Distance Formula


Instructions: Use this step-by-step Distance Formula calculator, to compute the distance between two points, by typing in the information in the form below:

Point 1 (Ex: \((1, 2)\), \((2/3, 1)\), etc.) =
Point 2 (Ex: \((1, 2)\), \((2/3, 1)\), etc.) =




Distance Formula Calculator

The distance between two points in the Euclidean plane is one of basic concepts in Geometry. Although, it is not a static or universal concept, as there many potential measures of "distance" in Math. Indeed, different types of geometry can use different types of distances. And all of those geometries, including the Euclidean geometry, all define distances that are logical and consistent, and hold all the properties that are expected for a distance.

This calculator is based on the distance for the Euclidean geometry. Assume that we have two points \((x_1, y_1)\) and \((x_2, y_2)\), then the distance formula is computed as follows:

\[ D = \displaystyle \sqrt{(x_1 - x_2)^2 + (y_1 - y_2)^2} \]

Explanation

The expression above defines how to use the formula for the given two points. What is done is simple: the first component of point 1 and the first component of point 2 are subtracted, and the result is squared. The same is done for the second point: the second component of point 1 and the second component of point 2 are subtracted, and the result is squared. These two squared values are added up, and you take square root to the result of it. The final number you obtain is the distance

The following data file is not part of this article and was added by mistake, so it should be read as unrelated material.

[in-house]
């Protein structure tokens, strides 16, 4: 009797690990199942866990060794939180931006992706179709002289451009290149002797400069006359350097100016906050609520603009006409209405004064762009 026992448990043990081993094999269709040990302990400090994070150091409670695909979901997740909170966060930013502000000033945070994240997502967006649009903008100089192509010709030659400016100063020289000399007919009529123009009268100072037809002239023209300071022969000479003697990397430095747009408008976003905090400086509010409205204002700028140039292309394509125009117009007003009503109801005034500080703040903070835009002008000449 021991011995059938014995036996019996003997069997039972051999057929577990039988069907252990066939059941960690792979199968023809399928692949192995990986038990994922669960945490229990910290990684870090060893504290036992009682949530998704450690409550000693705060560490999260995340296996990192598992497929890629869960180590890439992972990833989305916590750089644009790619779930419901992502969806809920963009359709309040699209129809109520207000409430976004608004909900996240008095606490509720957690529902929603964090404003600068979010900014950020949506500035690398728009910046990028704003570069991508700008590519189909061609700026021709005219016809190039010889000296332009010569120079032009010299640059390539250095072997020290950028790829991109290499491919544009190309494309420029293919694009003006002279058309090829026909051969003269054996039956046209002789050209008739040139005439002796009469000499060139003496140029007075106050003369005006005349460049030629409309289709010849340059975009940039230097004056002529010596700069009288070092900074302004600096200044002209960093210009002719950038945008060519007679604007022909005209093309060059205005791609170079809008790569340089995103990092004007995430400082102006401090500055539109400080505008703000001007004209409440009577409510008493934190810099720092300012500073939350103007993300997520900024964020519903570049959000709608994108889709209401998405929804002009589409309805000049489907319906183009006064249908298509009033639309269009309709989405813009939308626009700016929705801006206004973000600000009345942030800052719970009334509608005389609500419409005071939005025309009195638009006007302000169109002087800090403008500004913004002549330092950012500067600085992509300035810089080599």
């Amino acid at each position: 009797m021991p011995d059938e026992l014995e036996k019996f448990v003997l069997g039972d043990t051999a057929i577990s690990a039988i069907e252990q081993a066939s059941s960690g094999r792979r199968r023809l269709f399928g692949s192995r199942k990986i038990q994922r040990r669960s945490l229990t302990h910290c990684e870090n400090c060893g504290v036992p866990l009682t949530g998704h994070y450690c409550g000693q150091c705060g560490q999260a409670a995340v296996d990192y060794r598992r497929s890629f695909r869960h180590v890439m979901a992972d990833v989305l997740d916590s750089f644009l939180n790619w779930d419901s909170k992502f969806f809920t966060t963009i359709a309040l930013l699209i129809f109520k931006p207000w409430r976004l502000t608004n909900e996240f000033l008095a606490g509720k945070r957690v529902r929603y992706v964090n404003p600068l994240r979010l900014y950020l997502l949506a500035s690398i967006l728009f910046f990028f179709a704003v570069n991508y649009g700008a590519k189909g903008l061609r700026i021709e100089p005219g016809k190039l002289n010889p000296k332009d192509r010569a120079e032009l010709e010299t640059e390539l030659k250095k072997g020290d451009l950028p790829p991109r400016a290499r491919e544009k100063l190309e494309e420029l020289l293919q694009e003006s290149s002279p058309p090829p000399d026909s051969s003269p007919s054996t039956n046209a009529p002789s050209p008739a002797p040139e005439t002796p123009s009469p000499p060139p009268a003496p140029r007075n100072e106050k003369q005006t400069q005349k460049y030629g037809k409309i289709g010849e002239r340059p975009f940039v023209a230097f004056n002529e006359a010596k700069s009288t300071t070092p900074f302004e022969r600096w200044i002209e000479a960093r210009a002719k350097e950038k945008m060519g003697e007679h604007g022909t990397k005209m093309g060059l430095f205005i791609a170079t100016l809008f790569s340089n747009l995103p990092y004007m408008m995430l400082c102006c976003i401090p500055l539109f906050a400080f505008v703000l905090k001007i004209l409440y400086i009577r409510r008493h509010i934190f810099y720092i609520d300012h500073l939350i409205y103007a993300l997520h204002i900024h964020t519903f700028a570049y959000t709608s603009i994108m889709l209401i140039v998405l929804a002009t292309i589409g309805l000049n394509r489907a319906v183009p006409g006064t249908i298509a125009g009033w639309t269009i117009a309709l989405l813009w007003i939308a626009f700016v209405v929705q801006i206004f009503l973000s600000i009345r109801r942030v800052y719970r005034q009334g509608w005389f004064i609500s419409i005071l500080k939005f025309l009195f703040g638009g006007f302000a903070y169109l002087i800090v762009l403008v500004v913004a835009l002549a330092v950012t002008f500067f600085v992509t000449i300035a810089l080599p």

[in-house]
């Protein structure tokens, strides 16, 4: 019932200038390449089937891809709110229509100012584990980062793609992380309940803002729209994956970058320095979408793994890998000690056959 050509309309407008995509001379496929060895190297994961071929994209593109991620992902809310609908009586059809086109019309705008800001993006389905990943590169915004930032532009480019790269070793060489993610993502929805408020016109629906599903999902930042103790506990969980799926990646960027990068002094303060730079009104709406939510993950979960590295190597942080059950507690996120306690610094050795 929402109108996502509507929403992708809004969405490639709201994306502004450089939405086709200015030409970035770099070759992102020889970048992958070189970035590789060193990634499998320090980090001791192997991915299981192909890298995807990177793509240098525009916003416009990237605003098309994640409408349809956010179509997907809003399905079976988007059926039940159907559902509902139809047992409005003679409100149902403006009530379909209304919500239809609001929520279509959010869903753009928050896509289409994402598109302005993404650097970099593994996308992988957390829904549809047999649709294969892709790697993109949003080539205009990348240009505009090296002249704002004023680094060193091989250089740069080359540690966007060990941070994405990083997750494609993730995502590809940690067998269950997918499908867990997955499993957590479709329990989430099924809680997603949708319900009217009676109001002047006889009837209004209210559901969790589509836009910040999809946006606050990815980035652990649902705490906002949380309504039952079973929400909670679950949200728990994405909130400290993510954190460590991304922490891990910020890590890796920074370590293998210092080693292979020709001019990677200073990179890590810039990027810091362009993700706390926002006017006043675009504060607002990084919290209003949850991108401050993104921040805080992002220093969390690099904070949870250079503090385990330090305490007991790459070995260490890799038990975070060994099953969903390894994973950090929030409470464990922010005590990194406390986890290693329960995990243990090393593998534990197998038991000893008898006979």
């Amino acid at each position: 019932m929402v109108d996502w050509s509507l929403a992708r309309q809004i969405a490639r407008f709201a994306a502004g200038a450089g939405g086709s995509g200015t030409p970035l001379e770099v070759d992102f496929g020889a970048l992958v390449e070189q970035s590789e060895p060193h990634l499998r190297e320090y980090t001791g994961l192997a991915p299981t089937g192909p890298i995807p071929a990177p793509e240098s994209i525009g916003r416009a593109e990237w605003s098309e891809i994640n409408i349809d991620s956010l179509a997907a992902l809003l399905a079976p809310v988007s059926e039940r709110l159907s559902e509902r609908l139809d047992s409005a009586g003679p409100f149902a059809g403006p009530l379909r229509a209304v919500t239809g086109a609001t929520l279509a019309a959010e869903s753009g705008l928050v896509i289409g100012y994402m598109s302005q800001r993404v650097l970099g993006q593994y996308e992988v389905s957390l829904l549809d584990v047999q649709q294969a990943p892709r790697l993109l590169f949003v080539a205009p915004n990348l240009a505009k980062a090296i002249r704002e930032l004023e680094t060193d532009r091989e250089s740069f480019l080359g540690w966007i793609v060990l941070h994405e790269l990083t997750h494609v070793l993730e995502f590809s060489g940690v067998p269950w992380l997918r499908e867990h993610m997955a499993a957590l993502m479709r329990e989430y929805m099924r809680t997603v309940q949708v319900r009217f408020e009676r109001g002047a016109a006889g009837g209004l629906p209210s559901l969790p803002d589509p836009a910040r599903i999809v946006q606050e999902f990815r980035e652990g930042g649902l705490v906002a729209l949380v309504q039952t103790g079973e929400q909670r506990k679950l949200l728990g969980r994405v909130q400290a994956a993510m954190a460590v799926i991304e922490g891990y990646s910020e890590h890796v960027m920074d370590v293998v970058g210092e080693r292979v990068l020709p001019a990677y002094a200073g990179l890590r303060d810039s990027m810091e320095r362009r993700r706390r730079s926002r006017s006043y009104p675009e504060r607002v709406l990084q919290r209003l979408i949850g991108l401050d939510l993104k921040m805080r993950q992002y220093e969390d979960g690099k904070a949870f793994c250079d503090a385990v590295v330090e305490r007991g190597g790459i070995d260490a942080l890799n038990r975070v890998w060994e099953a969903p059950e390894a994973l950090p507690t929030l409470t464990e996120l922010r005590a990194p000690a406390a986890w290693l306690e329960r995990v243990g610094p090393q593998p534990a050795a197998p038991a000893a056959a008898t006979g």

Examples

Assume that we have two points \((1, 3)\) and \((4, 8)\), then the distance formula is computed as follows:

\[ D = \displaystyle \sqrt{(1 - 4)^2 + (3 - 8)^2} = \sqrt{(-3)^2 + (-5)^2} = \sqrt{9 + 25} = \sqrt{34} \]

The square root above \(\sqrt 34\) cannot be simplified any further, so we leave it like that. Sometimes, you will asked to deliver an approximate decimal answer, which in this case would be \(\sqrt 34 \approx 5.8310 \).

More Examples

How to handle the distance formula with fractions? It is all the same mechanic. Assume that we have two points \((\frac{1}{2}, \frac{1}{4})\) and \((\frac{3}{5}, \frac{3}{4})\), then the distance formula is computed as follows:

\[ D = \displaystyle \sqrt{ \left(\frac{1}{2} - \frac{3}{5}\right)^2 + \left(\frac{1}{4} - \frac{3}{4}\right)^2} = \sqrt{\left(-\frac{1}{10}\right)^2 + \left(-\frac{1}{2}\right)^2} = \sqrt{\frac{1}{100} + \frac{1}{4}} = \sqrt{\frac{13}{50}} \approx 5.8310 \]

Does it have to be in two dimensions?

Not necessarily. Actually we can have two points in a n-dimensional space: \(u = (u_1, u_2, ..., u_n)\) and \(v = (v_1, v_2, ..., v_n)\). The distance is now calculated by squaring the differences of all the components, adding them up and taking square root:

\[ D = \displaystyle \sqrt{(u_1 - v_1)^2 + (u_2 - v_2)^2 + ... + + (u_n - v_n)^2} \]

Does this have to do anything with Pythagoras

You bet it does! As your intuition is correctly telling you, the square root of the sum of squares resembles a lot that of the Pythagorean theorem. This is because we are defining the distance between two points in the Pythagorean way of geometry, as the size of the hypotenuse for a triangle in which the vertices are defined by the points given.

Or alternatively, you can get those two points and compute the midpoint.




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